I had a Jeep. I was in a parking lot somewhere. Lucy, the white poodle, was with me. I got out of the Jeep. I wanted to lock the Jeep, but could not figure out the key fob. There were buttons for everything on there. Lift gate. Headlights. Horn. Even to switch the thing to 4WD. But nothing to lock the Jeep. I could not lock the Jeep.
Also, I was wearing no pants.
The Command Center
It was time again for me to host the annual company barbecue. That meant 30 or more people coming over to the apartment in Brooklyn. That meant pounds and pound of meat. It meant bags and bags of charcoal. It meant hours and hours of work.
All of which is to say I was excited! And agitated. And nervous. A lot could go wrong, starting with the annual prediction of 60% chance of rain. I have a back yard just big enough for 30-some-odd people. I have an apartment that is smaller than the back yard. So, you do the math. But the chance of rain diminished throughout the week until the weather on the day of the actual event looked like it was supposed to be sunshine and lollipops. The day of cooking, on the other hand, looked to be a steady fall of rain.
Oh, yes. This is a two-day cooking affair. Three days if you include shopping. But it was all under control. I’ve done this before. Even if I haven’t mastered my brisket (shut up) just yet, I have the process down to a science.
Actually, we talked a bit about the experience of being Cajun in New York. The first thing Erin Z. Bass asked me to do was to sum up that experience in just a few words. This is typically the sort of question that stops me in my tracks. I have to sit there and think about it for days. Cara once asked me what my favorite movie was. That was four years ago and I’m still working on it.
But then it came to me. The easiest way to sum up being Cajun in New York is the phrase: “No, I’m not from New Orleans.” Most of you from Louisiana — especially all the parts that aren’t New Orleans — will know exactly what I mean. (I do note the irony of this as most people outside of New York automatically assume all New Yorkers are from New York City–and New York is a much bigger state than Louisiana.)
Elsewhere, a few sources have read the book and said nice things about it.
This morning so far:
“Judge, this guy is a Dallas Cowboys fan. Hasn’t he suffered enough?”
Upon boarding the 4 Train at Nevins Street, I find myself on a car with a subway preacher. But not just any subway preacher. Not the angry old lady shouting at the top of her lungs with righteous fury. I HATE that woman. I don’t go shouting at you first thing in the morning that you’re going to die and then never feel anything, not even regret, so you better make the most of your life while you have it. So don’t go shouting at me that I’m going to burn in hell. When she’s on the train, I will switch cars or dig out my headphones and listen to music — something like Jessie J, because I have it on good authority that subway preachers HATE Jessie J.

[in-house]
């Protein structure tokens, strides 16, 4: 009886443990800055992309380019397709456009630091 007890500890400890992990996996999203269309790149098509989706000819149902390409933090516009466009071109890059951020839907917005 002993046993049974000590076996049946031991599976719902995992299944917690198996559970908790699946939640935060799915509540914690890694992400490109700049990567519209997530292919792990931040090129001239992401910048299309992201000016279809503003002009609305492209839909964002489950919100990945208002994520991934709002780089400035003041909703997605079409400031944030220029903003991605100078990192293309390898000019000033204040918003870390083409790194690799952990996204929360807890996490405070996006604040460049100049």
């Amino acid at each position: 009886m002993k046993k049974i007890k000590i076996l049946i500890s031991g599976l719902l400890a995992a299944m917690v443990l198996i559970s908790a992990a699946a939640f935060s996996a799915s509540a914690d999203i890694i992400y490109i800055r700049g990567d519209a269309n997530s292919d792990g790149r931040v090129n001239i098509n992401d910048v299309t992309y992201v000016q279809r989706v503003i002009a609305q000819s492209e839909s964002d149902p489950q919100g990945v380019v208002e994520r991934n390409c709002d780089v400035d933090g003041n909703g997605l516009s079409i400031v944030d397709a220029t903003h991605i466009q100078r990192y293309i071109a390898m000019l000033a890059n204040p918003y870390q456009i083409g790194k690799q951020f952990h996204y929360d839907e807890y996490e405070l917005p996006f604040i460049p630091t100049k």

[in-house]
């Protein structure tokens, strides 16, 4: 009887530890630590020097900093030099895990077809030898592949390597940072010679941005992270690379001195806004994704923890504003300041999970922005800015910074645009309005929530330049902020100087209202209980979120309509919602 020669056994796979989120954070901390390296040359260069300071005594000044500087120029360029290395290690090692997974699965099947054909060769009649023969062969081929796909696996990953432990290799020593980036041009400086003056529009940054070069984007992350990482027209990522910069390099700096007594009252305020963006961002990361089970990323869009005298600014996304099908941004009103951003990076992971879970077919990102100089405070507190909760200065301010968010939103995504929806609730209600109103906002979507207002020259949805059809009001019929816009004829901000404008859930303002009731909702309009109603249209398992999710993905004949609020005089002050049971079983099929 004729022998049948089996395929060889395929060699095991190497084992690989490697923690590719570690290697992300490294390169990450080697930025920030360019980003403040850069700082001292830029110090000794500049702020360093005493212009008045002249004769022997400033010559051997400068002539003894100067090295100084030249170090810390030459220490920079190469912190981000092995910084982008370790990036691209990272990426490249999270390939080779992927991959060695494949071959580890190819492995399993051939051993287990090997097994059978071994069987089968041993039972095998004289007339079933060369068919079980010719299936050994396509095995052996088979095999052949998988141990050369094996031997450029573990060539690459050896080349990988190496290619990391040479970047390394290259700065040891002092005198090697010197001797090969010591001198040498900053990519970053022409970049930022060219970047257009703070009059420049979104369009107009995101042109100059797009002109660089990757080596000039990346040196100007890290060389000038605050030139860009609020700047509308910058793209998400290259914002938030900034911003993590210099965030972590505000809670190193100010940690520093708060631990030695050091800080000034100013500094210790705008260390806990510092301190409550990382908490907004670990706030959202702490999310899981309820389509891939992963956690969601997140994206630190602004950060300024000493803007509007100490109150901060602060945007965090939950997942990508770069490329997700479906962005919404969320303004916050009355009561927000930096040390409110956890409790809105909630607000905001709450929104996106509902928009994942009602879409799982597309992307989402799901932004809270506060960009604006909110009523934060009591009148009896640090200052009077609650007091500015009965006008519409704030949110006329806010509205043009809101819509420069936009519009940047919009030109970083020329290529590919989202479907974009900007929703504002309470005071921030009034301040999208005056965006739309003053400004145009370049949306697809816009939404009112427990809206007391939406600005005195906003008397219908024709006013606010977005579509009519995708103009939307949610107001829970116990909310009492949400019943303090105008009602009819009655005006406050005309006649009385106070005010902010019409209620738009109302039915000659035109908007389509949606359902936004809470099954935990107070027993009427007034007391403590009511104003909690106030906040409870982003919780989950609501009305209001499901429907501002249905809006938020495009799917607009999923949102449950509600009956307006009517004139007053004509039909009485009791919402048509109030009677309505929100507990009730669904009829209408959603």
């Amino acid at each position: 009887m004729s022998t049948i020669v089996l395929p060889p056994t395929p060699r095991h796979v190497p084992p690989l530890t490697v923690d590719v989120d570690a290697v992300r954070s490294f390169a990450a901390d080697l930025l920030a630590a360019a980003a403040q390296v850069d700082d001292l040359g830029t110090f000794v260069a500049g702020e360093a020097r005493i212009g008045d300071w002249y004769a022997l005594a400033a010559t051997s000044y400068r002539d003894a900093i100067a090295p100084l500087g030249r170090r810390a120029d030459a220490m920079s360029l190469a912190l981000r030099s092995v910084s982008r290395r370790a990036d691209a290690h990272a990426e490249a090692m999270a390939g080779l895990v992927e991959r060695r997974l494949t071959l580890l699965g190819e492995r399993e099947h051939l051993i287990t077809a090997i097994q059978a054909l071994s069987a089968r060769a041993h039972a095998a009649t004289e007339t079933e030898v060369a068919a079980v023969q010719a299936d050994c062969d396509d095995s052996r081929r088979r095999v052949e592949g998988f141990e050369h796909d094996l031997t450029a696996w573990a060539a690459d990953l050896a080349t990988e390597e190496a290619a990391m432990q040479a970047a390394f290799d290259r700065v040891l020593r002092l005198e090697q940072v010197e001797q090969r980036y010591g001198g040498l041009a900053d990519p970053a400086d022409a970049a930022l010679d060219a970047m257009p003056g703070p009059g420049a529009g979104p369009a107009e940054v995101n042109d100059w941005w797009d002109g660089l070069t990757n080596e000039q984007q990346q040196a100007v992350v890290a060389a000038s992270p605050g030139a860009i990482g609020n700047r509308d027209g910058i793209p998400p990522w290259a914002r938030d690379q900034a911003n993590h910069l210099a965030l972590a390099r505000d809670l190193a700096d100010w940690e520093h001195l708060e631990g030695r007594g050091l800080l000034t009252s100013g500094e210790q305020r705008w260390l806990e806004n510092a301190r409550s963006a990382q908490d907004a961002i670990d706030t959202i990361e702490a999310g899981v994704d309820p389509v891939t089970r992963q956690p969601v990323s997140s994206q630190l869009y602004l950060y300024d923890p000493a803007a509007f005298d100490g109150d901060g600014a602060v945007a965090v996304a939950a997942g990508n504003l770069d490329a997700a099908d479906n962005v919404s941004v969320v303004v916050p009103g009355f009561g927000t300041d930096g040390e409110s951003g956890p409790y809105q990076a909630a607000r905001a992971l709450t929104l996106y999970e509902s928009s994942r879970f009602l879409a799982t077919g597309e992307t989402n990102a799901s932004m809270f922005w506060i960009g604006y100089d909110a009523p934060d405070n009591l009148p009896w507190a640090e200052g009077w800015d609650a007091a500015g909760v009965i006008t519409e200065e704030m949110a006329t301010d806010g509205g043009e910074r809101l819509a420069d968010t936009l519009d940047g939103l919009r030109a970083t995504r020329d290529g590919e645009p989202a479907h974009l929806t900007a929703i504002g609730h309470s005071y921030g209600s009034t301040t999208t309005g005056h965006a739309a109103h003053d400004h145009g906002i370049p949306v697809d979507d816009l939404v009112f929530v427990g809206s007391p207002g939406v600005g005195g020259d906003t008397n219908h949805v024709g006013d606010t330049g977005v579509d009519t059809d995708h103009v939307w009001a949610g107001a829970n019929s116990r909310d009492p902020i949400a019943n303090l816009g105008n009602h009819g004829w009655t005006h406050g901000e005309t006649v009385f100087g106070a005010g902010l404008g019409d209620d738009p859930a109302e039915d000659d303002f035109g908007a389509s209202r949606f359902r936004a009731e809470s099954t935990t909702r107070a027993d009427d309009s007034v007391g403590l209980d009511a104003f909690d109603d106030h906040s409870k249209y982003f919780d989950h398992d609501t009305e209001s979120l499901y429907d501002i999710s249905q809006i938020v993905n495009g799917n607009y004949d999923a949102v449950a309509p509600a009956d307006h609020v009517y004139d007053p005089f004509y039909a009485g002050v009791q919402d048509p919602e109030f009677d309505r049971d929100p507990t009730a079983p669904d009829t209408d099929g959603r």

No, this guy was dressed for work. In construction. Hard hat and everything.
He was Jamaican. And when I walked onto the train, he was in the middle of a story about a guy going up before the judge for some crime. And the judge wants to throw the book at the criminal, but the judge has a relationship with the defense attorney, who puts in a good word and — well, I wasn’t clear if the guy got off or just had his sentence reduced. But either way, when you die, it apparently really pays to have Jesus as your defense attorney, especially when his Old Man is the judge.
Hi there! Were you recently forced to update your operating system to Lion? Are you annoyed by the fact that your scroll bars disappeared? (Let’s just skip the part about it slowing down your computer and kinda-sorta feeling like a Windows update.)
Guess what! You can get them back.
1. Click on the little Apple in the top left of your screen.
2.Click on System Preferences.
3. Click on General Preferences.
4. In the middle of that General Preference screen, you’ll see “Show scroll bars.”
5. Select “Always.”
There you go. Your scroll bar is back. You’re welcome.
Yall don’t bouder! I know I forgot even more words in my previous two talking funny posts (here and here).
Mais! If yall wanna buy my book, yall could do that, yeah. Just click.
Including, of course, bouder — pronounced boo-day — a word used to this day by Cajuns in all regions and instantly recognizable to even those without a lick of French. Maybe I blocked it out because I heard it so much growing up.
Bouder: to sulk, pout.
I sulked and pouted a lot as a kid. Well, most kids do I guess. The funny thing about the word is that it’s been English-ized. So instead of conjugating it as a French verb, it gets treated as an English one. Bouder, boudering, boudered. Obviously this works better if you spell it phonetically.
He’s boo-daying because I wouldn’t let him have no coffee milk.
She boo-dayed all day long because we ate her pet rabbit.
Speaking of pets:
“Mais, mama! Kenny won’t go do-do cuz he scared of the tataille!”
Mais! Last week, I wrote a little post about some of the ways we talk in South Louisiana. The response was ridiculous. And by ridiculous I mean amazing. That post was passed around like a bottle of Strawberry Hill in a minivan full of high-school girls going to an Opelousas bonfire in 1990. (I need to work on that analogy). The craziest thing is that with all the page views and over 250 comments, everyone — with one exception — was NICE. That doesn’t happen on the internet very much.
Thank yall for all the comments and for being so damn polite.
But I’m not writing a follow-up post in a shameless attempt for more blog traffic. I’m writing a follow-up post because I’m embarrassed by how much I missed — and at least one thing I got wrong.